The past week, since my last Sunday Blog Post, has been quite an active one.
The 16th Annual Woodstock Film Festival came and went; a grand celebration of independent cinema that boasted more women director-directed films than ever before.
Associate Producers Jon and Tracy Cring, as well as Heidi Eklund, met up with me to celebrate Women in Film at Woodstock in a well-received, joint reception hosted byUpstate New York Women in Film & Television, New York Women in Film & Television and the production company, Tangerine Entertainment, which focusses on producing women director directed films.
The best part about such events? You get to meet independent filmmakers who, like you, love their art, look to make it for wider audiences, and trade ideas, experiences and, yes, even secrets.
What’s the most sought-after secret for us filmmakers? HOW TO FIND YOUR AUDIENCE.
And yet, ironically enough, over and over, again, in online articles, comments on social media and in conversation, I hear, read, watch and even find myself speaking the lament, “Where are the indie films we want to watch?”
What to do about this massive disconnect? You have filmmakers who need an audience for their independent films and audience members who want to see movies independent from the big budget studio fare.
I’ve thought of waving my arms in the air and shouting at the top of my lungs, “We’re right here! Whoohooo – over HERE –Right in front of you –asking, heck, nearly pleading for your help and support!”
But that might seem a bit desperate and do more damage than good. Still, if you consider that we’re just every day citizens trying to make a living, like you, it does set the stakes a bit higher, and, with it, the case for alarm, doesn’t it?
We independent filmmakers are not independently wealthy, contrary to the image we attempt to put out there on the occasional “Red Carpet” event. We have (or dream of having) families, homes, health care, education, time off and savings for retirement, just like you.
However, it’s getting harder and harder in America today to achieve the American dream as an independent filmmaker. We don’t have many of the same film tax incentives and cultural grants for independent artists the way many other countries do. (http://www.shootfactory.co.uk/blog/tax-incentives-film-tv-filming-around-world/) We don’t even have the same social frameworks for inexpensive healthcare and education that might help us sustain a more meager, bohemian lifestyle.
The lack of support for individuals in the United States is making it all the harder to be “independent” – and we independent filmmakers end up picking-up odds-and-ends jobs as freelancers, just to make ends meet. Heck, some get stuck in such jobs along the way, never to return to the career path of their dreams – and true talents.
And, as a result, many a would-be brilliant director, screenwriter or producer who could have contributed something memorable to our collective culture, gives up on her/his professional goals because it’s too difficult to sustain a financially supportive career.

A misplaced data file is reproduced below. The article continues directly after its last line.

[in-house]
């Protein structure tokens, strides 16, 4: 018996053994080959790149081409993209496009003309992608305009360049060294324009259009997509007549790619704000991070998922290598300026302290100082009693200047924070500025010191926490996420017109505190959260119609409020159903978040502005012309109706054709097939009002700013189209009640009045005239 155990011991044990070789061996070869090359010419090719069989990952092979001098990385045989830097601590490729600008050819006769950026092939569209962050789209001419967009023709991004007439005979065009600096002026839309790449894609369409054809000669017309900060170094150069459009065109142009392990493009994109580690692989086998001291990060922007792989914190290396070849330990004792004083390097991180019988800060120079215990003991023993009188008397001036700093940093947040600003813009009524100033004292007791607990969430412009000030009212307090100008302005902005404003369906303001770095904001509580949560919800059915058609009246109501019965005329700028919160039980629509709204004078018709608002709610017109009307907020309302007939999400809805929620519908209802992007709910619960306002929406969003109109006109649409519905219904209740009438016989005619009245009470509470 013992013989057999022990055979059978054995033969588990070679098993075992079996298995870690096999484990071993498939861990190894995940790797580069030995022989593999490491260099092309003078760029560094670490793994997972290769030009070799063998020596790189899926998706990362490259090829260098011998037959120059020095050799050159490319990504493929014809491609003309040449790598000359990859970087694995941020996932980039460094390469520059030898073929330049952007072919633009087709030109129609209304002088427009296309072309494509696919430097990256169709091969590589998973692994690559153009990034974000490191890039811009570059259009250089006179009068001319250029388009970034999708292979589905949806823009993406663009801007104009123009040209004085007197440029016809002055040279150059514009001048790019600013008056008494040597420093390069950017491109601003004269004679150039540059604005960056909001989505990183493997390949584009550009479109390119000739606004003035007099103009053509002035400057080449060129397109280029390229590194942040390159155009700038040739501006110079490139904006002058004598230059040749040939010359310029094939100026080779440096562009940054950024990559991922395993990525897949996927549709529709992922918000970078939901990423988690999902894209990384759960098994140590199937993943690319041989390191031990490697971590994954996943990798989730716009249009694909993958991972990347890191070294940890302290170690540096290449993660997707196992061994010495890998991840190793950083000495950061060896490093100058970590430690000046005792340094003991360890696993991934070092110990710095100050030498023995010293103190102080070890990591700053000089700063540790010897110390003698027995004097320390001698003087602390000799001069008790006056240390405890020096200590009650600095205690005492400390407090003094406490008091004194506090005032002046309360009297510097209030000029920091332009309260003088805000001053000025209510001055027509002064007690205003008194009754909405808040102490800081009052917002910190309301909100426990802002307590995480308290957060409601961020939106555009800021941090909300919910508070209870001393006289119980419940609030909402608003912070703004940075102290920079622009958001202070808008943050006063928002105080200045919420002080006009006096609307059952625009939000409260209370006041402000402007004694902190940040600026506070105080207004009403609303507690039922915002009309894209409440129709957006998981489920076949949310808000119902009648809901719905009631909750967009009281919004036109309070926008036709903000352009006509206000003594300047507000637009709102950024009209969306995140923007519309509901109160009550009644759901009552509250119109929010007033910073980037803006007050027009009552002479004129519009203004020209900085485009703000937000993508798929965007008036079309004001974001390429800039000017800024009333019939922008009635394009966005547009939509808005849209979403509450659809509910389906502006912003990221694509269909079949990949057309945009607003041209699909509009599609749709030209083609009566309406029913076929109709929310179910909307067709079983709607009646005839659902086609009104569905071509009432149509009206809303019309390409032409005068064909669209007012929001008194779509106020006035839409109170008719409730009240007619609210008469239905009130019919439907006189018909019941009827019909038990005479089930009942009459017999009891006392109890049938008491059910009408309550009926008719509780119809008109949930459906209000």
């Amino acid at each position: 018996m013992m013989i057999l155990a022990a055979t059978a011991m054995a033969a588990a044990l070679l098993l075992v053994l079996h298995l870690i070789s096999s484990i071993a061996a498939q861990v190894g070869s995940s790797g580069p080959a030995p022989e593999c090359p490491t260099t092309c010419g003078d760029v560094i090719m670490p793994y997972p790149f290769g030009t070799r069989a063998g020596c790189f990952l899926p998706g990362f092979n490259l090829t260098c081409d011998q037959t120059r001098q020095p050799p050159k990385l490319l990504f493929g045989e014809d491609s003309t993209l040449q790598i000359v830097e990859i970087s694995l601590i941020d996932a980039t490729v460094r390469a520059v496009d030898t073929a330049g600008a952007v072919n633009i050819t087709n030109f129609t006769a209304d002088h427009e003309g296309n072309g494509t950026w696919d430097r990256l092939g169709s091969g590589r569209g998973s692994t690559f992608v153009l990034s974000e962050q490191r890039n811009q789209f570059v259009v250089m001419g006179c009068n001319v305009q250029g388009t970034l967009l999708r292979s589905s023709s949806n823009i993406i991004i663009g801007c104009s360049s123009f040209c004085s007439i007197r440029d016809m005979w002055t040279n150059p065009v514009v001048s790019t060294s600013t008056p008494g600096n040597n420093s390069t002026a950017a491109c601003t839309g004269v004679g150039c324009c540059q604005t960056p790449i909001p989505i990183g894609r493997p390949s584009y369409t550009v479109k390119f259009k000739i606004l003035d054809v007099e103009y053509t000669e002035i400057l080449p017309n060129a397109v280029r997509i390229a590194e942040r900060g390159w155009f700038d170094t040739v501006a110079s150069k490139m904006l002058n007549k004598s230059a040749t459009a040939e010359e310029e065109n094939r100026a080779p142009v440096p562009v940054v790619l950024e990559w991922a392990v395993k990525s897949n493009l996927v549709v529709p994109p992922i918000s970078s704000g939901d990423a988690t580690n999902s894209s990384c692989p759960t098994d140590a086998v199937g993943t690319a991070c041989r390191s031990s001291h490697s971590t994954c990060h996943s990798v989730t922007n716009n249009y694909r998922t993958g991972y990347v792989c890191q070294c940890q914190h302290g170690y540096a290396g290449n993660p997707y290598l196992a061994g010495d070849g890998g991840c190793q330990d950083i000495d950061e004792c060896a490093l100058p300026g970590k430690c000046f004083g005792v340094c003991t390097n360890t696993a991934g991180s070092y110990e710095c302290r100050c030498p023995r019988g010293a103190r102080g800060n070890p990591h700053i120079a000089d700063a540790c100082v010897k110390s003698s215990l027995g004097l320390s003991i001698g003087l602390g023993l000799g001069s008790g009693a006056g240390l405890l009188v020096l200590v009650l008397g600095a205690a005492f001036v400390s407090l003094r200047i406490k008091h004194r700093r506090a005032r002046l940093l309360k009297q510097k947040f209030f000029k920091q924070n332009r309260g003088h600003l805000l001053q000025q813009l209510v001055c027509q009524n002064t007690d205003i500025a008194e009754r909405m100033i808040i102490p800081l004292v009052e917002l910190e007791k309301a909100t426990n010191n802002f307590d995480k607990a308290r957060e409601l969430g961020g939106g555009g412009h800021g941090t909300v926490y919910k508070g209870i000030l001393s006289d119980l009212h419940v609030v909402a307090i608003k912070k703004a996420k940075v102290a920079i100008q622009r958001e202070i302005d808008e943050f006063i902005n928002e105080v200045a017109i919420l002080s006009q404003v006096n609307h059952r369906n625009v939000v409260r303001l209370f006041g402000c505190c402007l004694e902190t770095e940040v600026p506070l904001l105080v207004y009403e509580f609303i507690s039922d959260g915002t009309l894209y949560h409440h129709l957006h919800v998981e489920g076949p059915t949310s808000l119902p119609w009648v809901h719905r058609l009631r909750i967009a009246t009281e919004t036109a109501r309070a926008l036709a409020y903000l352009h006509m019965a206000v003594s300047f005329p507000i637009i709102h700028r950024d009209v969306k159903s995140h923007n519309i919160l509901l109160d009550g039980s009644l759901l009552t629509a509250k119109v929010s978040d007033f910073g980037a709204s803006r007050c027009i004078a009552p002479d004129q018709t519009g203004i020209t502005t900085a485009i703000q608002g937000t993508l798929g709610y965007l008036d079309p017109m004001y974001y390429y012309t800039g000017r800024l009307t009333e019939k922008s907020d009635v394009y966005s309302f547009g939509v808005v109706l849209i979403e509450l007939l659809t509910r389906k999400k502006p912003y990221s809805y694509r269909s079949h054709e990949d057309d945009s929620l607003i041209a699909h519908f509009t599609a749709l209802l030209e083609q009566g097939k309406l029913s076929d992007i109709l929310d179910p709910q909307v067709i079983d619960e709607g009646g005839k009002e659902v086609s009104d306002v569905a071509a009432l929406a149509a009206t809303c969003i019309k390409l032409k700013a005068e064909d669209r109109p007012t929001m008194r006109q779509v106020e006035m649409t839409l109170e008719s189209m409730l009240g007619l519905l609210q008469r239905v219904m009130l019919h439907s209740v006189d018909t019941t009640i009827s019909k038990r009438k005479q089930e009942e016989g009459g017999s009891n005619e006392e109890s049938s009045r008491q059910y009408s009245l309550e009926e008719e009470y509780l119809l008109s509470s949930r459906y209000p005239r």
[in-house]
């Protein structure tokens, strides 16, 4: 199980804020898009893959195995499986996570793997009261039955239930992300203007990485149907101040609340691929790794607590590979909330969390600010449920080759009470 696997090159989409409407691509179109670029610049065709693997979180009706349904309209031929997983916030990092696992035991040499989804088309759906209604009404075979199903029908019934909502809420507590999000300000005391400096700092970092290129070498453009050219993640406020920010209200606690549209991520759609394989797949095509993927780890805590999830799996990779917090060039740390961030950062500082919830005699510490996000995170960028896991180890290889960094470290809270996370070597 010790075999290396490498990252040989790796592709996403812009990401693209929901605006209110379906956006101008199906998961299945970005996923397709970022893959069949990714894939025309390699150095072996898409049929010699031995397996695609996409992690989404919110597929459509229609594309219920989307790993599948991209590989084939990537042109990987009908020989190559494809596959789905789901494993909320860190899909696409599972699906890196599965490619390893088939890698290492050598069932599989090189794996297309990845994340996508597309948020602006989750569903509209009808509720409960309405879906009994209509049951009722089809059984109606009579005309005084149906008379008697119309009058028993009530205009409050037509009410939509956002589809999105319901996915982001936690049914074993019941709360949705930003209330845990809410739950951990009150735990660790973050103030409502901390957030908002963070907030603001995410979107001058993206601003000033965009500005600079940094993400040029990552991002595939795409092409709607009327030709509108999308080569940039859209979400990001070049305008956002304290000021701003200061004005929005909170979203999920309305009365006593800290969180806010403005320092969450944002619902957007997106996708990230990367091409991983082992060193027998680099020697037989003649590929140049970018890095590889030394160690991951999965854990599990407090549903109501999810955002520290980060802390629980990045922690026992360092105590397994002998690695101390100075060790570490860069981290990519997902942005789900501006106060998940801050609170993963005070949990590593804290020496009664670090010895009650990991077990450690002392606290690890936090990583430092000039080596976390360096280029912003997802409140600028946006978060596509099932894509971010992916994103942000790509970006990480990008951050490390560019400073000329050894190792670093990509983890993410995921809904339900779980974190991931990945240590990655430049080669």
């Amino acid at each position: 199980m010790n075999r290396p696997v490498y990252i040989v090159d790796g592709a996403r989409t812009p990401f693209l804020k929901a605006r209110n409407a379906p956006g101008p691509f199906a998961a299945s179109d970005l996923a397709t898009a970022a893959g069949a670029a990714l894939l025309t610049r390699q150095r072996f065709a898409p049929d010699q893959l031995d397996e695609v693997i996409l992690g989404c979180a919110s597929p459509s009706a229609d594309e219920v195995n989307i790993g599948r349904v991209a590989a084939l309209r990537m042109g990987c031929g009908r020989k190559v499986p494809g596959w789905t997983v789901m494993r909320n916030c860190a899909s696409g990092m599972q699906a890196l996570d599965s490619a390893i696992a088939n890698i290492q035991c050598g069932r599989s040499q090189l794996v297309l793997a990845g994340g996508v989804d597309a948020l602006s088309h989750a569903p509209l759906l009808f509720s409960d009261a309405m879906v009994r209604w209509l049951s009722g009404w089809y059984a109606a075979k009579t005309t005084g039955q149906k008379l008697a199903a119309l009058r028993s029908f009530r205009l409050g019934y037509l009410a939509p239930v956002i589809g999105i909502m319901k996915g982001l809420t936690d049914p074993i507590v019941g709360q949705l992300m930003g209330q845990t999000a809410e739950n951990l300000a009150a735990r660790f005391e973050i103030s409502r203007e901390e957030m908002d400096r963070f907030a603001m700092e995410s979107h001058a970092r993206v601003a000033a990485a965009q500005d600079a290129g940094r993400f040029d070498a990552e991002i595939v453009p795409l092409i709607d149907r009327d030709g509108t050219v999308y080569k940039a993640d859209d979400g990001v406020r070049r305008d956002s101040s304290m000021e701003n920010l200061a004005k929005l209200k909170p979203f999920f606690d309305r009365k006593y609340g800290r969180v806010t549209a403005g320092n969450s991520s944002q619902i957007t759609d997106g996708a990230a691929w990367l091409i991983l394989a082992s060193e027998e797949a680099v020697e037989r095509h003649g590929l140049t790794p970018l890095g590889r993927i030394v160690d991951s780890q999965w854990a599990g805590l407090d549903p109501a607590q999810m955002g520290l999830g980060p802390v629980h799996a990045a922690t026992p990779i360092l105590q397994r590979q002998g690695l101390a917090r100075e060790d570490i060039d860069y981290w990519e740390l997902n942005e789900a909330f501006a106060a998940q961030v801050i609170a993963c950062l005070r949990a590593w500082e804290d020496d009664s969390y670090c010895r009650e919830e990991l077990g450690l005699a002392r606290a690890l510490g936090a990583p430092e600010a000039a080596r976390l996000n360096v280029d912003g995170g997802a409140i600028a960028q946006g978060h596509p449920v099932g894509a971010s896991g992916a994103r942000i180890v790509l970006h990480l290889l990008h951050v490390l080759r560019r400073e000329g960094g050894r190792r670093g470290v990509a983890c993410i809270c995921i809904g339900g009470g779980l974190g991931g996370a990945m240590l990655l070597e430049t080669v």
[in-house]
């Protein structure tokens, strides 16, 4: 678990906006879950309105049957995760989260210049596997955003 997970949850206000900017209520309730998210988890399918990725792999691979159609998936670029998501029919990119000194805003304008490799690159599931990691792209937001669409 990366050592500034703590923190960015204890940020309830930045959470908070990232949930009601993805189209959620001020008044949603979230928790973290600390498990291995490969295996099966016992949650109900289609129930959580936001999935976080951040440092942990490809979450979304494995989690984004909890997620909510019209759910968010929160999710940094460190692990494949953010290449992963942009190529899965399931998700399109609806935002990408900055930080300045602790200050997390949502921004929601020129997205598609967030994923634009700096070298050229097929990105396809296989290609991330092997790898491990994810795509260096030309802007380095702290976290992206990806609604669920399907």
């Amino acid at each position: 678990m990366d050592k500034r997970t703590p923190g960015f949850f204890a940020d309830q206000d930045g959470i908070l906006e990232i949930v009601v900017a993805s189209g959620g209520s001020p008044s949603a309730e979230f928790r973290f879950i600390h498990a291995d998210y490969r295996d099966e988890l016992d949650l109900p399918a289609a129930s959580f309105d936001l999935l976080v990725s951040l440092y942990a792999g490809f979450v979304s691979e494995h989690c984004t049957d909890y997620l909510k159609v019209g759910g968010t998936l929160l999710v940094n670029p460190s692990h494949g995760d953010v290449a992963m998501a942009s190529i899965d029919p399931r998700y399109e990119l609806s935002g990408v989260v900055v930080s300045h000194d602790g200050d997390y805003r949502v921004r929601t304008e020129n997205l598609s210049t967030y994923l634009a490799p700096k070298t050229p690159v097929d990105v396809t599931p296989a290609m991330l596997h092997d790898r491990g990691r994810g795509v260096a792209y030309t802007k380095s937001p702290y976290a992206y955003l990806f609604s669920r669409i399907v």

For those of you who have always wondered, “Why did John Doe never finish his film?” or “Why did Sally Smith give up trying to be a director after paying so much money for film school?” To earn a living while making your movies, you have to find your audience – and have an audience that is actively, progressively looking for you.
I would love to say that I will always be making independent feature films. But I’ll be honest with you, as producer of THIS IS NOWHERE, I feel like I’ve been running a marathon over the past three years where they forgot to add the finish line – and we both know that there’s no paycheck included with that ribbon.
I’m focusing all of my energy – and prayers – on finishing this beautifully shot and acted film.
You get up, you pray for money, you penny-pinch, you pray for money, you organize, publicize, write email campaigns, you pray for money, you spread the word in every way you can to your colleagues, your family, your friends, you pray for money, you take on odd jobs, and you pray for money.
I don’t know about you, but I prefer to spend my praying for other things than money.
I would much rather, for example, pray for world peace, or that, at the very least – if I absolutely MUST be selfish with my prayers – someone enjoy a peaceful afternoon watching our film, connecting to it and walking away with the feeling that his/her life is more fulfilled as a result of engaging our collective artistry in cinematic storytelling.
Still, if audiences out there don’t look to support our independent films, but rather just wait for the next, big action-packed weekend blockbuster, we can’t – and won’t – be able to make them, much less make a living off of making them.
The good news is that crowdfunding is a way for filmmakers and their potential audience members to find and support each other.
In our cause, if potential “This is Nowhere” audience-members just contributed $10 in advance, to reserve their seat in the final screening via our Seed&Spark campaign, it would help his take that final step to finish post-production. (Yes, we already have the film, otherwise, made – and paid for!)
Just think about it. If 1000 of our 1300 THIS IS NOWHERE Facebook followers reserved $10 tickets in advance via our Seed&Spark campaign, we would raise $10,000. And if they contributed $20 (bought an extra ticket for that special guest), we’d meet our desired crowdfunding goal of $20,000.
Wow. Just… W.O.W.
I’ve suddenly become speechless and can no longer write. I think I’ll go off to get ready for bed and… pray.
An actress, director, producer and writer, Heidi welcomes you to her Blog. Learn about her latest endeavors and garner a glimpse into her recent accomplishments, both professional and personal.